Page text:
Designing with Circuit Protection
Posted on 3/26/18 1:00 PM
Built-in circuit protection is often a major design component in electrical and electronic equipment. The main purpose is to protect both the equipment and the equipment operator from an electrical power overload.
Many times this kind of protection is through a circuit breaker or through a fuse. A circuit breaker is a switch that stops the flow of electric current when it is overloaded. A fuse is a safety device that protects an electric circuit from excessive current.
In principle, a circuit breaker’s function is similar to that of a fuse—it can open the circuit pathway in the event of an overload or short circuit. A circuit breaker is available either as a manual or an automatic reset. A manual reset means a button has to be pressed or a lever has to be moved in order to reset the circuit pathway. An automatic reset will start functioning again, once normal conditions resume. The circuit breaker is reusable, while the fuse is not.
When the current is larger than the circuit breaker is designed to handle, the switch contacts open, breaking the current. This occurrence is commonly referred to as being “tripped.” After the issue is resolved (whatever “tripped” the circuit is repaired), then the circuit breaker can be reset by pressing the button or flipping the switch. The contacts stay closed until another overcurrent fault condition occurs, causing it to trip again. While a circuit breaker is usually designed to trip faster than a fuse, a circuit breaker is typically larger and more expensive.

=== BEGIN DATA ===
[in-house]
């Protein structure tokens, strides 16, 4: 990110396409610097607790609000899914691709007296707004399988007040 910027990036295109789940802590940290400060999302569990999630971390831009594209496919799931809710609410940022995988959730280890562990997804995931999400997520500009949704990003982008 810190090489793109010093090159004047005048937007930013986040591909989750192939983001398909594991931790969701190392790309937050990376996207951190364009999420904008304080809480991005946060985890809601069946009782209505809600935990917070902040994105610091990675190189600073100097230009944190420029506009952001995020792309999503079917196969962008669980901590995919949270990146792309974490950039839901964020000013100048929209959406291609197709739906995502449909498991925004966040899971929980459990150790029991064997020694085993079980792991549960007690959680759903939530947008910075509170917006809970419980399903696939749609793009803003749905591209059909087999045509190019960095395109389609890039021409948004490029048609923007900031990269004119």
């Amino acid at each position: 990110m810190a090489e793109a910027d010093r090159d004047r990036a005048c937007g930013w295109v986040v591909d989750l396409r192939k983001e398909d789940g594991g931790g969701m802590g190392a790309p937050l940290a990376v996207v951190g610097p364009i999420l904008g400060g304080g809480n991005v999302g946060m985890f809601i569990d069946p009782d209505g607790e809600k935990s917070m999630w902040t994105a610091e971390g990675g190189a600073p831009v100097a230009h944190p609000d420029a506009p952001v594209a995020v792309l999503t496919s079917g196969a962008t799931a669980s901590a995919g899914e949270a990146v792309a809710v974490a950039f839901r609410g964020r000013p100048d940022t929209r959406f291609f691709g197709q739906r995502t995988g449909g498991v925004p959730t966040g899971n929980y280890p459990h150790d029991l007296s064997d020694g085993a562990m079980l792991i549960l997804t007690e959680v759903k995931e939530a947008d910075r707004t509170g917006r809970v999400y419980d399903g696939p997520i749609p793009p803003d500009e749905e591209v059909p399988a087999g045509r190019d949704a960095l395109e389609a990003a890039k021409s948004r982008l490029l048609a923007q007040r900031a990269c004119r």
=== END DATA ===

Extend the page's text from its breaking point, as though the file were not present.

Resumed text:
Features of a Circuit Breaker
It is important to note that circuit breakers only protect against low-level faults and are not meant to clear faults with high-voltage levels. A circuit breaker is not a surge resistor for catastrophic events, such as lightning strikes or high-voltage line shorts.
Reset and Reuse
A circuit breaker can be reset after it has tripped. While it may take longer for a circuit breaker to trip when exposed to moderate overloads, but at high overloads it tends to trip more quickly. When tripped, it provides a definite indication that it needs to be reset.
The design of the circuit breaker allows for repeated use. It can be used many times before needing to be replaced. Factors which may affect its life span include arc strength, setting time, and frequency of resetting.
Temperatures, Sizes, and Ratings
Ambient temperatures do not affect some types of circuit breakers as much as some supplementary fuses may be affected.
Compared to a supplementary fuse, a circuit break is larger in size and takes up more panel and internal space. If it does become disabled, a technician may be needed to replace it.
The ratings are in larger increments for a circuit breaker. Many are not available with the minute adjustment levels that certain fuses have. For example, a fuse can be in milliamps, while a circuit breaker is in even or half increments.
Initially, a circuit breaker may be more costly than a fuse. The potential savings comes with the reduction in replacing components.
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